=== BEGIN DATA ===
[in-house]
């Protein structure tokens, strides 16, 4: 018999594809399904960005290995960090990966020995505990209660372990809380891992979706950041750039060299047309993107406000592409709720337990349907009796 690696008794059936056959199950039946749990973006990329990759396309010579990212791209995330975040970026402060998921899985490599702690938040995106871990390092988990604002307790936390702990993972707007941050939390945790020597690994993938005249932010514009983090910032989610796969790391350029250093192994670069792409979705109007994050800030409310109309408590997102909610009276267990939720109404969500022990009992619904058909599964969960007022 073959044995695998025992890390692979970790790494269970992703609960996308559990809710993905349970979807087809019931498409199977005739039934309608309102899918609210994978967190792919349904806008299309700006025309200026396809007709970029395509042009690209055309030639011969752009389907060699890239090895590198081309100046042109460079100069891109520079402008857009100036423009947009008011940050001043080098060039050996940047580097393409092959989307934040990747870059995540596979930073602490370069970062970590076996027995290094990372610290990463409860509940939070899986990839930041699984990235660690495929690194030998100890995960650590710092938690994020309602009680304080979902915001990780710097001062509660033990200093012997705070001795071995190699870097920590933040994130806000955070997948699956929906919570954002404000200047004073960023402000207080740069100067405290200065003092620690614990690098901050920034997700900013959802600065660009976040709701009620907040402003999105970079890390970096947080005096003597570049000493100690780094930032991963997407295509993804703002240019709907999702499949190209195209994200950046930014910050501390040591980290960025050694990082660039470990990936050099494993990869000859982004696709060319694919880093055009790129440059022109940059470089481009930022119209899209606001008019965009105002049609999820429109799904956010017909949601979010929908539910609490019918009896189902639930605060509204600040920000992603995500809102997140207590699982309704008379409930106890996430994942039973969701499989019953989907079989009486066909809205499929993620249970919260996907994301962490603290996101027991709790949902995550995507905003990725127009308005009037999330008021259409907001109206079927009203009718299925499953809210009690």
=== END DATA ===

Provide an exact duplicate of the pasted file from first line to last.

[in-house]
């Protein structure tokens, strides 16, 4: 018999594809399904960005290995960090990966020995505990209660372990809380891992979706950041750039060299047309993107406000592409709720337990349907009796 690696008794059936056959199950039946749990973006990329990759396309010579990212791209995330975040970026402060998921899985490599702690938040995106871990390092988990604002307790936390702990993972707007941050939390945790020597690994993938005249932010514009983090910032989610796969790391350029250093192994670069792409979705109007994050800030409310109309408590997102909610009276267990939720109404969500022990009992619904058909599964969960007022 073959044995695998025992890390692979970790790494269970992703609960996308559990809710993905349970979807087809019931498409199977005739039934309608309102899918609210994978967190792919349904806008299309700006025309200026396809007709970029395509042009690209055309030639011969752009389907060699890239090895590198081309100046042109460079100069891109520079402008857009100036423009947009008011940050001043080098060039050996940047580097393409092959989307934040990747870059995540596979930073602490370069970062970590076996027995290094990372610290990463409860509940939070899986990839930041699984990235660690495929690194030998100890995960650590710092938690994020309602009680304080979902915001990780710097001062509660033990200093012997705070001795071995190699870097920590933040994130806000955070997948699956929906919570954002404000200047004073960023402000207080740069100067405290200065003092620690614990690098901050920034997700900013959802600065660009976040709701009620907040402003999105970079890390970096947080005096003597570049000493100690780094930032991963997407295509993804703002240019709907999702499949190209195209994200950046930014910050501390040591980290960025050694990082660039470990990936050099494993990869000859982004696709060319694919880093055009790129440059022109940059470089481009930022119209899209606001008019965009105002049609999820429109799904956010017909949601979010929908539910609490019918009896189902639930605060509204600040920000992603995500809102997140207590699982309704008379409930106890996430994942039973969701499989019953989907079989009486066909809205499929993620249970919260996907994301962490603290996101027991709790949902995550995507905003990725127009308005009037999330008021259409907001109206079927009203009718299925499953809210009690």